The Geology suite of applications all share the same basic functions. The following is a brief description of these functions.


The central concept of this application is the layer, which contains one type of data, like roads or a geological map. You can think of a layer as a sheet of transparent plastic with information printed on it.

Each version of the application has a slightly different list of layers. This is because it would not make sense, for instance, to have an earthquake layer for Florida, or a glacial boundary layer for Arizona.

The layers are listed in the page for each individual version.

You can show and hide layers by selecting the Layers tab at the bottom of the screen. Scroll up and down the list and use the On/Off switch to control individual layers. Keep in mind that the more layers you display, the longer refreshes will take.

You can change the order of the layers by tapping the Move layers button in the upper right corner of the layer list. This allows you to define which layers are on top of which other layers. To move a layer, grab it by using the button on the right that appeared when you tapped the Move layers button. It may be easier if you hold your finger down for a second to really "grab" the layer.

Tap the Done button in the upper right corner when the layers are in the desired order.

Each layer has its own transparency, which defines how much it lets the underlying layer(s) through. This is useful when you need to see two or more layers at the same time, but they overlap each other.

To change a layer's transparency, as well as some layer-specific display options, select the Layers tab at the bottom of the screen, and tap on the desired layer.



You can tap anywhere on the map to get details about the data displayed near that point. This will bring up a list of details ordered by layer. For most layers, you can then tap on a row to get further details. This is indicated by the blue arrowhead at the right of the row.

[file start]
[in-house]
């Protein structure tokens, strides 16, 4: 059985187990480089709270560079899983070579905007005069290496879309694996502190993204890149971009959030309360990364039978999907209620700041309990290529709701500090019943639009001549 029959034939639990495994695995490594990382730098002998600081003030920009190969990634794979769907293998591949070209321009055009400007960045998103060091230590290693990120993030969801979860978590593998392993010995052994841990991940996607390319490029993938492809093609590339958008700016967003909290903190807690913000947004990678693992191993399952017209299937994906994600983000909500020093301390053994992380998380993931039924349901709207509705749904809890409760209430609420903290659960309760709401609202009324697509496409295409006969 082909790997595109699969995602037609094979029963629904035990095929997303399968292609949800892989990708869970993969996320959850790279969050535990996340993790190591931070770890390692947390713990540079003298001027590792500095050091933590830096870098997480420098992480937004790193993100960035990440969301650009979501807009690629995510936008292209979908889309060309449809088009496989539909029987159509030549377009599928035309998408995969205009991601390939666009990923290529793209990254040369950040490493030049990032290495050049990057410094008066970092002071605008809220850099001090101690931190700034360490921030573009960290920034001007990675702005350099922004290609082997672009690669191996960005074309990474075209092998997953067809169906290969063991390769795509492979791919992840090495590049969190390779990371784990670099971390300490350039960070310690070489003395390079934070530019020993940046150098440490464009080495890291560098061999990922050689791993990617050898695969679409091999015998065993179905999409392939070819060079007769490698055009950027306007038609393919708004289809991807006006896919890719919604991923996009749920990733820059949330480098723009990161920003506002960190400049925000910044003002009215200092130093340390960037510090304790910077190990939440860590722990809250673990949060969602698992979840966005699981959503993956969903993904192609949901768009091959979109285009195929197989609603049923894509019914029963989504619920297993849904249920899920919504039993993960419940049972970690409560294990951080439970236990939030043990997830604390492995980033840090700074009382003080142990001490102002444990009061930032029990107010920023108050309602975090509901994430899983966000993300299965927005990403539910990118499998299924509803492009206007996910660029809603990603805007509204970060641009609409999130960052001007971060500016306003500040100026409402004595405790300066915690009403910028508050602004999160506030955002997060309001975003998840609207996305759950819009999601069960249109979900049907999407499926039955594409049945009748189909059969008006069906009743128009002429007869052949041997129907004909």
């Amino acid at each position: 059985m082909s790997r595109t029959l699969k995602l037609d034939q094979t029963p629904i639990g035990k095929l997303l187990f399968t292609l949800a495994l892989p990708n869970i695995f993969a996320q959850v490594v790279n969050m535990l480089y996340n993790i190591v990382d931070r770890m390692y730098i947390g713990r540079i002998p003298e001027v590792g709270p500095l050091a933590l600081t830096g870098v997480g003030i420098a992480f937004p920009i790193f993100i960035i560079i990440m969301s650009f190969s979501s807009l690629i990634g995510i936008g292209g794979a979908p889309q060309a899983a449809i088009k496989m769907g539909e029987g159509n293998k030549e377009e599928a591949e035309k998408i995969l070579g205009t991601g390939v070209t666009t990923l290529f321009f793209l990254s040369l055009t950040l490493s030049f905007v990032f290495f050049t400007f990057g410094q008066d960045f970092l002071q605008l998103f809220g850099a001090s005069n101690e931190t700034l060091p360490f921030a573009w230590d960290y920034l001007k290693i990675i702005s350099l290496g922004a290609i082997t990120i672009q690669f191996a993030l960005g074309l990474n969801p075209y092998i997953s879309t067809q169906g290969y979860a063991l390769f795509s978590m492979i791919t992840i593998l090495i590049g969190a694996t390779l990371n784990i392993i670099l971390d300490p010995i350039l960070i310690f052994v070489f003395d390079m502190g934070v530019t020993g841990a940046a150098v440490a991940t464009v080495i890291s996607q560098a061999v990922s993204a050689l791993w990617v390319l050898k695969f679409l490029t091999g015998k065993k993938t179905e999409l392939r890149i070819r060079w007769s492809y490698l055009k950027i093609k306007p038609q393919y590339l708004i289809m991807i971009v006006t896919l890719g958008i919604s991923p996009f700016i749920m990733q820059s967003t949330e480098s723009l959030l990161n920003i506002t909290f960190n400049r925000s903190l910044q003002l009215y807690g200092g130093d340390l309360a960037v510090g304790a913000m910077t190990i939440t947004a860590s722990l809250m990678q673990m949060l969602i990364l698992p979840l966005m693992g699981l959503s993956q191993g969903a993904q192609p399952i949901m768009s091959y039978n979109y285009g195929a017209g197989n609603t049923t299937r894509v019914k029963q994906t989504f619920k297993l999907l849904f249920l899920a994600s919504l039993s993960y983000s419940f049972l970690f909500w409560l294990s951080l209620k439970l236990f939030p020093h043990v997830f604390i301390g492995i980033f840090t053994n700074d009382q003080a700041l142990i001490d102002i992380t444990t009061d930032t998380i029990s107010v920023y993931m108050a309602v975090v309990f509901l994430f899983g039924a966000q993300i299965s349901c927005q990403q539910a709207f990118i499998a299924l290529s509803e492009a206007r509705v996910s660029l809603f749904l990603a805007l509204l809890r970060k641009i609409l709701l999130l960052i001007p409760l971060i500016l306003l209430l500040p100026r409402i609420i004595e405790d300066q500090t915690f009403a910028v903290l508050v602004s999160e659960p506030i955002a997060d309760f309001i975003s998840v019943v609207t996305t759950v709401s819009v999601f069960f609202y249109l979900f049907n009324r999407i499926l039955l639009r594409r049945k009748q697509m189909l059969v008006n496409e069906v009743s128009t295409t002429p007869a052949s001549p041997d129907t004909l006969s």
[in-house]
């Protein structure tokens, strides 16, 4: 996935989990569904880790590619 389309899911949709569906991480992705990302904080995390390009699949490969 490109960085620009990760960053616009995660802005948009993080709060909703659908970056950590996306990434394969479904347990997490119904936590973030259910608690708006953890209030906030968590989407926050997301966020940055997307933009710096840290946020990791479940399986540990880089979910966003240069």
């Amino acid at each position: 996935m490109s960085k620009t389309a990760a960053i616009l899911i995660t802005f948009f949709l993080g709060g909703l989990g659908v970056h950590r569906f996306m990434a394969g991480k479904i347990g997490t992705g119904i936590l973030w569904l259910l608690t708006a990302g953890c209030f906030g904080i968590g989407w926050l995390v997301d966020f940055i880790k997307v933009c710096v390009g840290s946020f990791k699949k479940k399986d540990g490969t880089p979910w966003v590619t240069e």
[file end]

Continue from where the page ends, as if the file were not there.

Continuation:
The details screen looks different for each layer, depending on what information is available. See the full list of layers for more details.


You can select a tool by tapping the Tools tab at the bottom of the screen. You can then select one of the following tools:
Pan/zoom : this is the default mode that allows you to move around the map, zoom in and out, and view details. To zoom in and out, use the standard two-finger swipe-in/swipe-out gestures.
Distance : in this mode, you can measure the distance between any two points on the map. Tap the Done button when you are done.
Area : in this mode, you can measure the area defined by points that you place on the map. Tap the Reset button to start a new area. Tap the Done button when you are done.
Show location : places a "target" icon on the map showing your current location. Note : there is typically a 5-10 second delay initially as the iPhone acquires its position. The target will move along as your position changes.

The Center Location tool will put the target at the center of the screen. If the target was not displayed before, you may need to reselect the Center Location tool after a few seconds.

Show grid : adds a grid overlay on top of the map to show longitude/latitude.
Snapshot : takes a screenshot of the current map and places it in the iPhone's Photo Album. If you select the High-resolution option, a high-definition (1920x1280) screenshot of the current map is placed in the iPhone's Photo Album (this may take a while depending on how many layers are shown, and how complex they are).

Note that, due to a bug in the iPhone software, the preview may appear blurry in the Photo Album. The picture will look fine when you download it to your computer.

Show distances : puts two concentric circles on the screen showing the scale.
Reset zoom : resets the map to show the entire state(s).
Bookmarks : opens the Bookmarks page where you can save the current state of the app, including which layers are shown, the current location and zoom level, etc... You can also recall one of the bookmarks and reset the app to it.